The Contraindications for Respite
How can Restorall help?
Restorall reduces excessive brain activity that can lead to anxiety or insomnia, increasing total sleep time.
What can be expected from Restorall after one dose?
Very simply, a good night’s sleep. You wake refreshed and ready to start the day. While Restorall cannot replace the husband you resent for not taking better care of himself, nor the father your angry daughter lost after ten short years, it can offer some relief, a sense of order to the chaos. When your daughter refuses to go to school, you approach the morning tasks with optimism. Dressing her one limb at a time almost feels routine. The bowl of oatmeal she throws across the kitchen, just missing your head, takes only minutes to clean up. On the drive to school, you turn up the radio and sing along to drown out your daughter’s assertions that she hates you more than anything else in this world. You may even think your lives have returned to normal. Continued use is strongly recommended.
What special precautions should I take?
Before prescribing Restorall, your doctor will ask about your alcohol and tobacco intake. Omit the nights you sit alone on the patio with a bottle of Cabernet and a pack of Camel Lights once your daughter has screamed herself to sleep in your bed. Oral contraceptives can also interfere, but this is no longer an issue. Depression or thoughts of suicide are red flags. No need to mention the Tylenol with codeine in the medicine cabinet, left over from a root canal three years ago, how you’ve considered combining it with your husband’s heart medicine and the contents of a few other amber bottles with labels too faded to read. No one — not even your own mother — knows that, though your husband’s death breaks your heart, it is your daughter’s rage that makes your life a living hell.
What are the side effects?
Aside from the usual list (dizziness, nausea, vomiting, rash), Restorall may affect your mental health in unexpected ways, such as increased agitation or aggression and feeling as though you’re outside of your body. When your daughter throws a tantrum, you might return her slap with an even harder one, or sink crescent-shaped bite marks into her arms like the ones you keep hidden under shirtsleeves. The next time she tries to kick down the bathroom door while you sit, shaking, on the edge of the bathtub, instead of waiting for her anger to subside, you could tell her she can go live with Grandma if that makes her happy. Then you say you’ll go to Disneyland, or maybe Hawaii, stay at the same hotel he used to take you both every Christmas, and never come back. Remember that some people have experienced hallucinations. So you may see your husband watching you, judging your parenting skills from his cloud on high. As you pace the bathroom floor, he shakes his head in disbelief, stunned that you’ve stooped so low as to play the abandonment card. Give him the finger. You finally have the upper hand for a change, until you open the door and see your daughter collapsed in tears.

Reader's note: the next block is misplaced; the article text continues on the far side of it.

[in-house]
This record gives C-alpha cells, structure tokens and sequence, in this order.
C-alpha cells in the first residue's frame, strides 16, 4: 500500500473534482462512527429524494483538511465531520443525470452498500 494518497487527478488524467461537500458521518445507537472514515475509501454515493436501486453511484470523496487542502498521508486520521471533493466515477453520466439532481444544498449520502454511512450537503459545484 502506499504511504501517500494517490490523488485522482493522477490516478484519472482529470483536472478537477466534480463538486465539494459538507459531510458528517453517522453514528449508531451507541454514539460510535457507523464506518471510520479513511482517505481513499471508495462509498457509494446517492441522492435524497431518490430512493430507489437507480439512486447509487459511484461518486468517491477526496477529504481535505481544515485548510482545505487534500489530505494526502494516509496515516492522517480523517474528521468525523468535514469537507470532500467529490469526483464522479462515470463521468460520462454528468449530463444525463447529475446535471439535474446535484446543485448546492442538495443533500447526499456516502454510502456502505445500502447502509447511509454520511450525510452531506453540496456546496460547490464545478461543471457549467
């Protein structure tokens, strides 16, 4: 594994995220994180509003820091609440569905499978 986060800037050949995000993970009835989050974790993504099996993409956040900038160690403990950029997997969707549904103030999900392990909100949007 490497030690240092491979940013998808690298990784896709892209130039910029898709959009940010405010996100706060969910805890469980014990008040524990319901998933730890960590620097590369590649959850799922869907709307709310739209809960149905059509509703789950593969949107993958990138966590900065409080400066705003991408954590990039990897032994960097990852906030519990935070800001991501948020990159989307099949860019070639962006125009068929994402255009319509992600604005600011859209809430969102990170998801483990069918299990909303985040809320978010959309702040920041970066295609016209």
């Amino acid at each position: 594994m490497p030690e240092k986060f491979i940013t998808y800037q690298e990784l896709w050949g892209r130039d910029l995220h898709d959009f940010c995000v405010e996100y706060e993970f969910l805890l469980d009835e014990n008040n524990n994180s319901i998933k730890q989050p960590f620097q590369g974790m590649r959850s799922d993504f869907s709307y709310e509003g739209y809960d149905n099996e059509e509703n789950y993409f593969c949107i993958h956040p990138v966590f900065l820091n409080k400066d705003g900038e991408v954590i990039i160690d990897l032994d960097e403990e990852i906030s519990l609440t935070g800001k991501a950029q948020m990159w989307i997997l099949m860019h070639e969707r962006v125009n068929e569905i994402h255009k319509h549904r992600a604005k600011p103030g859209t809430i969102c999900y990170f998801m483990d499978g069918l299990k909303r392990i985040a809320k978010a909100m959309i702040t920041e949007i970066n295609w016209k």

What other information should I know?
There are reports that some have engaged in various activities while partially asleep. Results vary. Once your daughter is sleeping, you steal the security blanket she clings to — a beach towel she drags everywhere, drawing puzzled looks from other parents and a concerned note from her fourth grade teacher — and toss it in the neighbor’s trash can. The memory book you’ve started for when she begins to forget him winds up in the fireplace, your half-burnt kindling. Quilting squares cut from his favorite shirts flutter from the car’s open windows during a midnight drive. And one precious night, when your daughter and her stuffed animals have taken over your bed, you lock yourself in her room and lie down to touch the places you’ve starved for months. In the morning, just before her calling Mommy wakes you, the residue of dreams, mixed with the lovely ache, trick you into believing he came back to do the pleasing. Fortunately, once the drug wears off, you will have no memory of these things.
What should I do if I miss a dose?
Restorall should be taken only at bedtime or when you are able to stay in bed for 7 to 8 hours. If taken during the daytime, you may miss the three o’clock pickup from school, the piano and horseback riding lessons, or the psychiatrist’s appointments every Monday and Thursday afternoon, making your threats of abandonment a reality.
Is there a minimum age for taking the drug?
Restorall is meant for adult use only. After reading the above, you may be convinced that she too can benefit from the drug’s relief. However, you should never let others take your medication. Prescriptions have only a limited number of refills, anyway. But, perhaps if you give your share to her, you both can still benefit. Her aggression couldn’t get any worse, and strapping her to the bed can be comforting as well as curb any wandering. Everyone knows a growing ten-year-old needs her rest.